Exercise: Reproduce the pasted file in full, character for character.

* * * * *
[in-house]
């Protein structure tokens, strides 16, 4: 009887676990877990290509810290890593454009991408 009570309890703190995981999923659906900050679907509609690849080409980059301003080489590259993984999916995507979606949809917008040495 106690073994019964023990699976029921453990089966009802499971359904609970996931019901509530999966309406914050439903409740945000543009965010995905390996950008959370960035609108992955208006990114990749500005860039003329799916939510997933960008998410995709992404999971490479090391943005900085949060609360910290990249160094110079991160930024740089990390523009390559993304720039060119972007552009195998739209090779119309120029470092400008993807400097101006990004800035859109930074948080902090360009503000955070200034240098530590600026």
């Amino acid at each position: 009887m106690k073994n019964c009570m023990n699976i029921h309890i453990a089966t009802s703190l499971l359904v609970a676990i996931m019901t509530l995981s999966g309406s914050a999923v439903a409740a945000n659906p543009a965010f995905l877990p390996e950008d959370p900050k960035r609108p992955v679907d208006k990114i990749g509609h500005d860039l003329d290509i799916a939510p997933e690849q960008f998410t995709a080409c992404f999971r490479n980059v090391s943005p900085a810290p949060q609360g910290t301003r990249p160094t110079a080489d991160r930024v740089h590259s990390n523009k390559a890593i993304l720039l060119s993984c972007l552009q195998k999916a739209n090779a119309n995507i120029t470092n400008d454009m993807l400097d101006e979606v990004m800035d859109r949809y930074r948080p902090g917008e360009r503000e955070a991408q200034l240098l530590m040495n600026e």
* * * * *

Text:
[in-house]
């Protein structure tokens, strides 16, 4: 009887676990877990290509810290890593454009991408 009570309890703190995981999923659906900050679907509609690849080409980059301003080489590259993984999916995507979606949809917008040495 106690073994019964023990699976029921453990089966009802499971359904609970996931019901509530999966309406914050439903409740945000543009965010995905390996950008959370960035609108992955208006990114990749500005860039003329799916939510997933960008998410995709992404999971490479090391943005900085949060609360910290990249160094110079991160930024740089990390523009390559993304720039060119972007552009195998739209090779119309120029470092400008993807400097101006990004800035859109930074948080902090360009503000955070200034240098530590600026």
């Amino acid at each position: 009887m106690k073994n019964c009570m023990n699976i029921h309890i453990a089966t009802s703190l499971l359904v609970a676990i996931m019901t509530l995981s999966g309406s914050a999923v439903a409740a945000n659906p543009a965010f995905l877990p390996e950008d959370p900050k960035r609108p992955v679907d208006k990114i990749g509609h500005d860039l003329d290509i799916a939510p997933e690849q960008f998410t995709a080409c992404f999971r490479n980059v090391s943005p900085a810290p949060q609360g910290t301003r990249p160094t110079a080489d991160r930024v740089h590259s990390n523009k390559a890593i993304l720039l060119s993984c972007l552009q195998k999916a739209n090779a119309n995507i120029t470092n400008d454009m993807l400097d101006e979606v990004m800035d859109r949809y930074r948080p902090g917008e360009r503000e955070a991408q200034l240098l530590m040495n600026e």